Robert Rand, BURN Editor
Former prime minister, Silvio Berlusconi
It’s election day in Italy and, for those of you who aren’t paying attention, the leading candidates for prime minister are an alleged philanderer, a former communist, a professor, and a comedian. O Dio mio.
Much of this unabashedly entertaining campaign is focused on two issues – Italy’s response to the European economic crisis, and whether former Prime Minister Silvio Berlusconi (the alleged philanderer) will return to office. Energy is pretty much off the radar screens, but that doesn’t mean the candidates don’t have an interest. And whoever wins the election (voting is today and tomorrow) will take over a country that imports about 80 percent of its energy needs. In Italy, as elsewhere, energy really matters.
For a foreigner, Italian politics are difficult to parse even on the brightest of sunny days, so I asked an Italian energy expert, Laura Parmigiani, to help me poke around the candidates’ platforms. Here’s what I found especially interesting about each politician’s views on energy:
Berlusconi (also known as Il Cavaliere, “The Knight”) is an unapologetic advocate of nuclear power. Italy had abandoned nuclear energy after the 1986 Chernobyl accident.
Pier Luigi Bersani
But Berlusconi, after assuming his third prime ministership in 2008, wanted to change course. In the face of rising oil prices and greenhouse gases, his government planned to build new nuclear plants. A post-Fukushima referendum cut that short. 94 percent of voters gestured emphatically with their hands and screamed: Forget it.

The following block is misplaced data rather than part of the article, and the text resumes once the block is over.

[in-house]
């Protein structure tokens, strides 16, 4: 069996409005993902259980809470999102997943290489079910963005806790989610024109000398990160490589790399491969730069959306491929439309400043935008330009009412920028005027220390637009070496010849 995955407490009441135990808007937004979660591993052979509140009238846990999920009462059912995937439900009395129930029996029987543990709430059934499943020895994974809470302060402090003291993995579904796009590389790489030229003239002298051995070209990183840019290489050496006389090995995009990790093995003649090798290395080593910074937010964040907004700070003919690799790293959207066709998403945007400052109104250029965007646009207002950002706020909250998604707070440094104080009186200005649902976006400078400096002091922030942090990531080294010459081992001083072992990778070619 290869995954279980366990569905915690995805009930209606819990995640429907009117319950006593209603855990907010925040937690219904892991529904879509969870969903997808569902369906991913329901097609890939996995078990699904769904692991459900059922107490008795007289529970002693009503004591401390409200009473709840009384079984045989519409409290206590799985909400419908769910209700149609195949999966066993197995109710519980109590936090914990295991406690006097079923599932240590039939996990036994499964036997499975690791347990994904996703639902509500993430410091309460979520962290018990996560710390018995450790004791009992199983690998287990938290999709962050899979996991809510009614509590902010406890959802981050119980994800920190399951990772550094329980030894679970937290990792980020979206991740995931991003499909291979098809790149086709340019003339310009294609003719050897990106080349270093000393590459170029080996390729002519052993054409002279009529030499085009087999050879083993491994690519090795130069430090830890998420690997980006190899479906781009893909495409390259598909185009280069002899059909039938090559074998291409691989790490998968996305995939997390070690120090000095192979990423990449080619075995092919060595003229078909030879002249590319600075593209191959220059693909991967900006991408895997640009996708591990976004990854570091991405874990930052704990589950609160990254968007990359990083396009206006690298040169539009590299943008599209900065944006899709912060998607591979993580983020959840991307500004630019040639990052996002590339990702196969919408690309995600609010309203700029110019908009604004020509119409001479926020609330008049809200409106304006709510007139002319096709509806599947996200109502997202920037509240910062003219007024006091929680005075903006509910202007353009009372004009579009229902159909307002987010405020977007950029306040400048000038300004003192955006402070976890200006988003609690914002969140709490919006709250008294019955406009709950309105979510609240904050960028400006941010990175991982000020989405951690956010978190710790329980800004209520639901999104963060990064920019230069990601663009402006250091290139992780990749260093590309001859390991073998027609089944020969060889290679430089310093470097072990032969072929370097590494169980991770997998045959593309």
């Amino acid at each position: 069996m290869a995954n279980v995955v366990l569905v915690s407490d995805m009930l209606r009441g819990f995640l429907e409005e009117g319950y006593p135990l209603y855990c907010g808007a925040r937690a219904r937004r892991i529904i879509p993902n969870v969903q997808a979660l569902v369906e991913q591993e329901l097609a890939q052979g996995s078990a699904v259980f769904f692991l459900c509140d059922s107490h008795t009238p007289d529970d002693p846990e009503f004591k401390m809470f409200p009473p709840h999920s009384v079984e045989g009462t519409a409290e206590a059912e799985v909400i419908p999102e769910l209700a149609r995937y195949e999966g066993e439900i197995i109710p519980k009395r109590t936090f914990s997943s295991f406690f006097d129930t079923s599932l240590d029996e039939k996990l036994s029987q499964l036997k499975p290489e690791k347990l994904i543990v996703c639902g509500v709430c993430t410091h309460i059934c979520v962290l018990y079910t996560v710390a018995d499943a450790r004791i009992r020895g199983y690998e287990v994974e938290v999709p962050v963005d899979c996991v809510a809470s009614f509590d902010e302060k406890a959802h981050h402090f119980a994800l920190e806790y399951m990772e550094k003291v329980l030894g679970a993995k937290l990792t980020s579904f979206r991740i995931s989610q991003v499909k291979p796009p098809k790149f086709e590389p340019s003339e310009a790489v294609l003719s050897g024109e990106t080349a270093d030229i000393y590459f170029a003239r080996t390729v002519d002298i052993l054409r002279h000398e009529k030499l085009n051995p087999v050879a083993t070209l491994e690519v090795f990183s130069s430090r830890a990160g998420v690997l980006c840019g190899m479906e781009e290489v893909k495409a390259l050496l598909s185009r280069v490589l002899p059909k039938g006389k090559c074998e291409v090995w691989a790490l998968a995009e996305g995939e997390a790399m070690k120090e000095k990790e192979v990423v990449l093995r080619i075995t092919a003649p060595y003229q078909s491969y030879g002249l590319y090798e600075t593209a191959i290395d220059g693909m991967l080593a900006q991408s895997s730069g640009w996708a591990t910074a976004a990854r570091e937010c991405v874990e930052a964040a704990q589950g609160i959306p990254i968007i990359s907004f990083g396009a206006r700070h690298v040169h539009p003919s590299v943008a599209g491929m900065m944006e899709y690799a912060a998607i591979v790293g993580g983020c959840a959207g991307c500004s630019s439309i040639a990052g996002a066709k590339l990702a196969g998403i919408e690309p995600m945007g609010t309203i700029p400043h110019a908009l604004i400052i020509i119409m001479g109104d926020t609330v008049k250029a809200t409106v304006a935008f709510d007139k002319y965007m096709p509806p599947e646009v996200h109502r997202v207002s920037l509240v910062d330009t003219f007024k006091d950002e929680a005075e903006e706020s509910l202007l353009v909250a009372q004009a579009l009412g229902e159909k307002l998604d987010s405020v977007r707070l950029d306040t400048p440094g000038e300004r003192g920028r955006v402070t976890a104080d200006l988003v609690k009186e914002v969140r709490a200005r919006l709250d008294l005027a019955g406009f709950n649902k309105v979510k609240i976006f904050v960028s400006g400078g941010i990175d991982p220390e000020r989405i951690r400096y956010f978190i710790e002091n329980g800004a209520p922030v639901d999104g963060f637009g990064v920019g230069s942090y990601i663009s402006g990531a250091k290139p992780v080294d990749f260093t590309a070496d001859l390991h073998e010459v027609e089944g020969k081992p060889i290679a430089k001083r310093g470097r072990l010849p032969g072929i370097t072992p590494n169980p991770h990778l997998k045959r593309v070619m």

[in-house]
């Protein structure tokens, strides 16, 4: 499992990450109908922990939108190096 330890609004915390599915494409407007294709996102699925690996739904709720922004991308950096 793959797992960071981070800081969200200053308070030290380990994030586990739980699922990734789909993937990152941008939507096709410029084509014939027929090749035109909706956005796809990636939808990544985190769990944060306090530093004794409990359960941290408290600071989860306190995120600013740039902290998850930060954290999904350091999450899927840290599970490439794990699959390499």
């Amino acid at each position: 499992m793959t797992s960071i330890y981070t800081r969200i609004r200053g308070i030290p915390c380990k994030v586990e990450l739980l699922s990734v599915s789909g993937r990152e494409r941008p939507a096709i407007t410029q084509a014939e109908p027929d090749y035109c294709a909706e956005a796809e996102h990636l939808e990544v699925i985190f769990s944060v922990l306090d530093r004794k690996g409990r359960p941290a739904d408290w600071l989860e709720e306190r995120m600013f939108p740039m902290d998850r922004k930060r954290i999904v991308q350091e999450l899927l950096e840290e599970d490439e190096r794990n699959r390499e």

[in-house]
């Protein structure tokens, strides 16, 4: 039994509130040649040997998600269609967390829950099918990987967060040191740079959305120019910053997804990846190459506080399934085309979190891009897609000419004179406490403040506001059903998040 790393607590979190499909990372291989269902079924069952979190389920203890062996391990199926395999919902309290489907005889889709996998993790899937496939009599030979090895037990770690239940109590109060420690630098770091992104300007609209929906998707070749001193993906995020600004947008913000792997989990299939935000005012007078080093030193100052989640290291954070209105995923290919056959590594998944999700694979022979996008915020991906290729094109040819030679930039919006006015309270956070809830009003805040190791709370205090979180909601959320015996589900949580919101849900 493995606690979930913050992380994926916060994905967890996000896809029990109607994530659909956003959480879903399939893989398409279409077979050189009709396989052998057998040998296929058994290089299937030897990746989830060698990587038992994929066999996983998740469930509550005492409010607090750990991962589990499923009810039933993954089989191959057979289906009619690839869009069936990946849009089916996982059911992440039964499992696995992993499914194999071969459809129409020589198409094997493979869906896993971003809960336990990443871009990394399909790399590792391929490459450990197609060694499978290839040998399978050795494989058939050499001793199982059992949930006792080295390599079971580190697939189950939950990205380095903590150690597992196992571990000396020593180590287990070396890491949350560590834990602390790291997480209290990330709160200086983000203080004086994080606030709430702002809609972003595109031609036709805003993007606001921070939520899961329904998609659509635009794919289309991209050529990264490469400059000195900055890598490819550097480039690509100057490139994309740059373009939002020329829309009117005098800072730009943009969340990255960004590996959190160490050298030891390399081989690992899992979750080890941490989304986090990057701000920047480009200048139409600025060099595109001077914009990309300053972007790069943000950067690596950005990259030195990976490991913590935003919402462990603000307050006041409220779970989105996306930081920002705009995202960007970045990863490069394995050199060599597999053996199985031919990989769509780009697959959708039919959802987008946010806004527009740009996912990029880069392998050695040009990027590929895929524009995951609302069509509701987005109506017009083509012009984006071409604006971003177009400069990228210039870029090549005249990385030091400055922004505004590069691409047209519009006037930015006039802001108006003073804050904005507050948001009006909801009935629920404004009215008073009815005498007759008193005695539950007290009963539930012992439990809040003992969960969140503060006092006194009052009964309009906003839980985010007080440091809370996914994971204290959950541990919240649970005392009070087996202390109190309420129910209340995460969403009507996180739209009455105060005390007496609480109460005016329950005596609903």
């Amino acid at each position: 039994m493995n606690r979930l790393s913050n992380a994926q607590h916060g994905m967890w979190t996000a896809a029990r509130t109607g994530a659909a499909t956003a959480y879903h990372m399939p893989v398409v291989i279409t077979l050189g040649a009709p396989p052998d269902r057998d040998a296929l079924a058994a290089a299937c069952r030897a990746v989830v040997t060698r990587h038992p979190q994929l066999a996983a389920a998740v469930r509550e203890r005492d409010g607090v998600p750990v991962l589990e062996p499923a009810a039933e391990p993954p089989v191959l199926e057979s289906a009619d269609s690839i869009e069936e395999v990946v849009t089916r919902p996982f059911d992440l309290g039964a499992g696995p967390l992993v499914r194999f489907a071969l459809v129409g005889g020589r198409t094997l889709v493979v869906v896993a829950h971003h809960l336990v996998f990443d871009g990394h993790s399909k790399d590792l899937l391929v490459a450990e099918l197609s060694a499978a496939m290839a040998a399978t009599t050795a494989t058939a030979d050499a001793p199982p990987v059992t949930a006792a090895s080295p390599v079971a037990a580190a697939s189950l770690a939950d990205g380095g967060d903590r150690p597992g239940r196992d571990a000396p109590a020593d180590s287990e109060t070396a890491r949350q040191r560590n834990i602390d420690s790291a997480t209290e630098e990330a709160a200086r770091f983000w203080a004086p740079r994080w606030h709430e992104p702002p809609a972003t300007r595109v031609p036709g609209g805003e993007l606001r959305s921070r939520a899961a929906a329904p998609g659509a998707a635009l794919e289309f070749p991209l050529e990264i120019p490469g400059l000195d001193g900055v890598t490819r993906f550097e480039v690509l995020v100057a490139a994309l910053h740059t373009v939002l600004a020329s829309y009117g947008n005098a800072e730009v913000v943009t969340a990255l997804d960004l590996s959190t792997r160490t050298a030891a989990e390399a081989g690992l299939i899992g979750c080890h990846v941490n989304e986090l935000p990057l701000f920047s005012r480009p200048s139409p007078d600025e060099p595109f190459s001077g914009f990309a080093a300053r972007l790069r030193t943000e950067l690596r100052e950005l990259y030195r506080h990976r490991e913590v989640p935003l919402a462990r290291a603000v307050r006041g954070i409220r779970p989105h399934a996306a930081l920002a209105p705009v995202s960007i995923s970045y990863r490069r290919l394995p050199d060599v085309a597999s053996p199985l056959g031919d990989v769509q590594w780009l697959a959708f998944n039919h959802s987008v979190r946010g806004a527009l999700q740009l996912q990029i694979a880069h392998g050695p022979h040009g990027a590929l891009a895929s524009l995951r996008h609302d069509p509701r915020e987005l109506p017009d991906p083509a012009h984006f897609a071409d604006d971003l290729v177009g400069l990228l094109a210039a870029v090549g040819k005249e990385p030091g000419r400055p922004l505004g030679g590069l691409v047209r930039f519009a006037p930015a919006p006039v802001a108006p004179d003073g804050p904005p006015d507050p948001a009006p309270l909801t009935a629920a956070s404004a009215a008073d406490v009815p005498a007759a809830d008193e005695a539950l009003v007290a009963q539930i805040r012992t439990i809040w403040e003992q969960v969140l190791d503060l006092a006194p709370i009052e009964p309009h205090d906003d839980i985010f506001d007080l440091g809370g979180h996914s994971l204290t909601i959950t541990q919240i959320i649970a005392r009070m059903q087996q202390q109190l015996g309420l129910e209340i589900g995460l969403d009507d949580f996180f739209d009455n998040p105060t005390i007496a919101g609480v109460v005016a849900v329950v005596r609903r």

Italy “probably will have to bid farewell” to nuclear power, Berlusconi said. He’s not likely to change that assessment if he becomes prime minister a fourth time. But had it not been for Fukushima, this year’s election might have been, in part, a vote on whether Italy should again embrace the atom.
Pier Luigi Bersani is a former communist turned free marketeer. As a cabinet minister in a previous government, he went after the country’s energy monopolies, advocating competition in the electricity and gas markets.
If he becomes prime minister, Bersani says that natural gas will be at the center of his energy policy.
Approximately 40 percent of Italy’s energy consumption comes from natural gas, and nearly all of it (91%) is imported, much via pipeline from Russia. “We have to see how we can manage to reduce the costs of importing,” Bersani said.
The professor is Mario Monti, a silver-haired economist who headed Italy’s caretaker government after Berlusconi, overwhelmed by scandal and the Euro-debt crisis, resigned in November, 2011. Monti has proposed a national debate – the first ever – on energy strategy.
And remember all those natural gas imports? Monti wants to reduce dependence on Russia by building a pipeline that would send gas directly to Italy from Azerbaijan.
The comedian is Beppe Grillo. He is a TV personality with a barbed, populist tongue: a sort of Ralph Nader with a sense of humor. He bears an uncanny resemblance to Mark Twain.
His political rallies are high energy and very engaging. Grillo is the greenest of the candidates, with negative views on coal and a strong focus on renewables and energy efficiency.
Here’s more about Italy’s election:
Angry and Disillusioned, Italians Prepare to Vote
Thanks to Laura Parmigiani, with the Center for Energy at the Institut français des relations internationals in Brussels.